Diversity: An Essential Asset for Ferrum College

Administration March 2024 PREMIUM

Diversity, encompassing both traditional demographics and acquired traits, is a crucial asset for organizations like Ferrum College. It fosters innovation, supports growth, and prepares students for an interconnected world, making it essential for educational institutions and national success.

The Strategic Value of “Two-Dimensional Diversity”

In an article in the Harvard Business Review several years ago, Hewitt, Marshall, and Sheldon of the Center for Talent Innovation identified what they coined “two-dimensional diversity.” 

The first dimension incorporates the traditional traits associated with diversity - inherited traits such as gender, ethnicity, or sexual orientation. Their study went on to identify a second dimension of diversity they called “acquired diversity.” 

Acquired diversity includes traits gained from experience - things you learn from your career, studies, or living circumstances. Hewitt, Marshall, and Sheldon found that  organizations that possess more than one dimension of diversity outperformed and out-innovated those that did not. 

Global entrepreneur Richard Branson says his companies intentionally employ people with different backgrounds, viewpoints, skills and personalities. According to Branson, the results are “teams that can spot opportunities, anticipate problems, and innovate solutions.” 

Unfortunately, many in higher education still view diversity as an imposed cost of doing business in a politically correct world. 

This needs to change. Diversity must be seen as a valuable strategic asset, a competitive advantage, and a growth enabler.  

Let me give you an example from the business world of what this change can mean. 

Thirty years ago, many business leaders viewed Information Technology (IT) as a cost of doing business, contributing little or nothing to overall performance. Fast forward to today - IT is indispensable to our growth and success across all industries, including higher education.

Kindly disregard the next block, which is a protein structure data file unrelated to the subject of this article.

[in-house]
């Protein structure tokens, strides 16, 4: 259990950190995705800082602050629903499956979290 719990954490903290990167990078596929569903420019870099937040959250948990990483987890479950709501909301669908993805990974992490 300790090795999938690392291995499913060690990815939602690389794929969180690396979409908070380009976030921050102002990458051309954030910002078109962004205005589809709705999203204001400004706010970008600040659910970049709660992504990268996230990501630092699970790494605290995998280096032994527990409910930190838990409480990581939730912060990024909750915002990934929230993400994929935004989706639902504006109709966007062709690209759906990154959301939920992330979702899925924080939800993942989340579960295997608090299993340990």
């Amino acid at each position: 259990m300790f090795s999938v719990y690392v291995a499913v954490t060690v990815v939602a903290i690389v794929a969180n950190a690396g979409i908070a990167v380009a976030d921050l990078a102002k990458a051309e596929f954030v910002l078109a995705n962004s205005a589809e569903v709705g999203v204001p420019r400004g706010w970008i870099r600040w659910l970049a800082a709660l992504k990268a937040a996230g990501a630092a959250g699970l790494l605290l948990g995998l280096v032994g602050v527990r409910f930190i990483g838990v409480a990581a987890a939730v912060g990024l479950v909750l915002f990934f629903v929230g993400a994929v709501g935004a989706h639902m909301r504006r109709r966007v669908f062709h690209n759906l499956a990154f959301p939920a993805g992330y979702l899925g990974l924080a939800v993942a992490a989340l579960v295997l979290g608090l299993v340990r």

We do not have thirty years to change our view of diversity. We all must embrace diversity now as an imperative for operational success. We must capitalize on the advantages of diversity to develop innovative solutions, drive growth, and provide programs and services that exceed our students’ and our clients’ expectations. We need to use diversity to increase our measurable enrollment, retention, and career placement outcomes. In short, we need to leverage diversity in all its dimensions to “up our game,” because diversity is all about driving and achieving excellence.  

Diversity as a Driver of Excellence at Ferrum College

According to Gallup-Workhuman, HR leaders report that over 80 percent of businesses have implemented strategic plans to increase dimensions of diversity in their workforce. At Ferrum College, we have also done the same. Diversity is integrated into our forward-thinking, industry-ready way of life. Now, we’re adding a new component – world engaged.  

To fulfill our brand promise to Ferrum College students, we must reflect the diversity of today’s interconnected world. We must recruit and retain the best individuals from the broadest possible talent base – the globe. We need to employ creative thinkers as diverse as our international reach. We must use them  holistically to support, engage, retain, and graduate our students. 

With the impending demographic cliff, higher education is looking for engaged students. They are critical to Ferrum College, other institutions’ and  the industry’s growth. We must seek them domestically and internationally - for our future, and our nation’s success. 

Historically, diversity has been measured in one-dimensional demographics – the numbers of people of differing ethnicity, gender, or sexual orientation. At Ferrum College, we have also learned diversity measured solely by demographics has limits and does not guarantee inclusion.  

We have learned that two-dimensional diversity is the diversity we need - it allows us to build an innovative and entrepreneurial culture that differentiates us and creates the best programs and services  worldwide. 

No homogenous talent pool can be truly innovative. A commitment to diversity is essential and it must start at the highest level. Part of my job at Ferrum College is to be a role model and to show how important diversity is to the success of our mission.